Although most of us – me included – get started in WeRelate by taking the tour then heading straight to the GEDCOM import section to import our family information, that may not be the best course of action. I would suggest first spending some time and effort getting comfortable with how things work on the platform before tackling the family tree.
One of the best places to get started is your own user profile. Why? First, your profile page introduces you to everyone else at WeRelate. Every page or section you edit will have your name attached to it with a link back to your profile. As you make more and more contributions on the site, you’ll increase your visibility to the community. Use your profile to let us know who you are and what you are researching.
To get to your profile, choose the User Profile item from the My Relate menu. Once there, click on the Edit link in the left sidebar.
At the top of the edit screen for your profile page is a form asking you to enter the surname and/or location for families you are researching. You can add as many as you want – and update them at any time. This list will appear down the right side of your profile page and link to a blank page that has automatically been created for each entry. Note, if you only enter a surname or only a place name, WeRelate will generate a link to those pages if they already exist. These research pages can be used for notes, research logs, todo lists and as collaboration pages as you connect with research cousins. In each of my pages, I have added a short paragraph defining which family I’m researching in that particular location and the time period if I know it.
Underneath the surname form is an editing area where you can include any information about yourself you’d like to display on your profile. Do you have a genealogy blog? Family photos at Flickr? A family web site? Say so and include links to them.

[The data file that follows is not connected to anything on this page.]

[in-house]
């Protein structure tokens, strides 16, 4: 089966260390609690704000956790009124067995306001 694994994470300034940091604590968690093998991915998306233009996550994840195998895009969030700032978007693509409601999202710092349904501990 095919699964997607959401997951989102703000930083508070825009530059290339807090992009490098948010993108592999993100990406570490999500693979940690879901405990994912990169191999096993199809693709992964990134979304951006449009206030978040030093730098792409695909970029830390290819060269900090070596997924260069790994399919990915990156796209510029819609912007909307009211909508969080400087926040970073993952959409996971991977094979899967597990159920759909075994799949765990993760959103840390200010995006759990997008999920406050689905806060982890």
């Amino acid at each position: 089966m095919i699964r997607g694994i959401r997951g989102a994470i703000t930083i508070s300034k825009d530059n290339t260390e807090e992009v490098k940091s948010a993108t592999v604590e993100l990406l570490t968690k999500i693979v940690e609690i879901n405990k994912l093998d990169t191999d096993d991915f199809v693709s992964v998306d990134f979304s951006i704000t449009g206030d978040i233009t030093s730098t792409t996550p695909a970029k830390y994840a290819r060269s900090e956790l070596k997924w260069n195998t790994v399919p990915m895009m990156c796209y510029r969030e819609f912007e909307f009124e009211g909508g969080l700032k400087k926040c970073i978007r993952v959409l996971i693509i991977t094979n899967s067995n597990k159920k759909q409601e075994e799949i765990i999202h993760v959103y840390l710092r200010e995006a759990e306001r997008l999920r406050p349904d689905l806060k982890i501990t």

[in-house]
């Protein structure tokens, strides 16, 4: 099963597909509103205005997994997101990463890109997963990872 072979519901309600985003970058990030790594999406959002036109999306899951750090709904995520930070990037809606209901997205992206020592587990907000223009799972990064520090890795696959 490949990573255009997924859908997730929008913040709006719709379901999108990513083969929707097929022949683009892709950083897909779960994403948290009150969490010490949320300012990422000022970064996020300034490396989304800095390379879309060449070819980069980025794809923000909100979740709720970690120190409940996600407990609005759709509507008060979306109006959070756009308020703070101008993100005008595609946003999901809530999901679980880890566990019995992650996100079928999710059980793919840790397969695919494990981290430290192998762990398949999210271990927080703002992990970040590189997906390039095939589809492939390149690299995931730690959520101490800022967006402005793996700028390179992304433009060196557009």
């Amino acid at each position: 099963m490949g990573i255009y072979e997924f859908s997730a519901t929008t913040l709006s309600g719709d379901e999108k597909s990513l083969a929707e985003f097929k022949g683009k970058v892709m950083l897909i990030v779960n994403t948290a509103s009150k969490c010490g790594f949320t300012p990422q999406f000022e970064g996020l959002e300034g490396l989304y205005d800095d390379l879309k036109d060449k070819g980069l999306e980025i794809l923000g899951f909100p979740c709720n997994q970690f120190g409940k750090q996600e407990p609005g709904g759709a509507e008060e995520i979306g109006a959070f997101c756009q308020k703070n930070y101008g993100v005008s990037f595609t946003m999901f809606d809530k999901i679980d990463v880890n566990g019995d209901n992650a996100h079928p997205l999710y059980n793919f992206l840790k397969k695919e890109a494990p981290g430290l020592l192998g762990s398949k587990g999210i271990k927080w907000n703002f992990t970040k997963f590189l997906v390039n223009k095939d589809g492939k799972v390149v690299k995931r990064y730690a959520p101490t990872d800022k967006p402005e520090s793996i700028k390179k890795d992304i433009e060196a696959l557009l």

As you can see in this example, the editor and its formatting toolbar are quite basic. The wiki platform uses simple character commands to format text. For example, typing an asterisk (*) at the beginning of a line turns that line into a bullet point. Three apostrophes on either side of some text will bold that text. You will quickly become familiar with the commands you use frequently. WeRelate includes a link to their formatting help page at the top and bottom of every editor screen. This link opens in a separate window so you can reference it while you’re editing pages. If you’d still like to keep something nearby to reference, I have created a WeRelate Editing Cheatsheet listing the most commonly used wiki formatting commands. These commands will work when editing WeRelate as well as the FamilySearch Research wiki.
After saving your profile page, you’ll see the research pages you referenced on the right side of the page. If you just entered a surname or a place name while editing your profile, you might want to follow the link to see if that surname and/or place already has a page and, if so, is someone already posting content there. This is a good first step for making connections to others researching your people and places.
While most everything in WeRelate can be edited by just about anyone, there are two places that are yours and yours alone. We’ve already looked at your profile page. You are the only user who can change that page. The other is called User Pages. You can create as many user pages as you want. This is done from the Add menu by choosing User Page. You’ll be prompted to enter a title for your page and then it is created. Everyone can see your user pages, but only you can make changes to them.
So, what can you do with a user page? Create a research log or todo list. If you have a family story you want to tell without others editing it, this is the place. One WeRelate administrator has a brick wall page that links to the person page for each of them. I love that!
One of the best things about WeRelate is the ability to find and work with others researching your people and places. Getting your profile and research pages posted is a good first step in that direction and it gets you comfortable working in WeRelate’s wiki platform.
What’s next? It’s time to get out and see the sights. Stay tuned for the next edition of WeRelate where we do some walking and talking and searching and watching.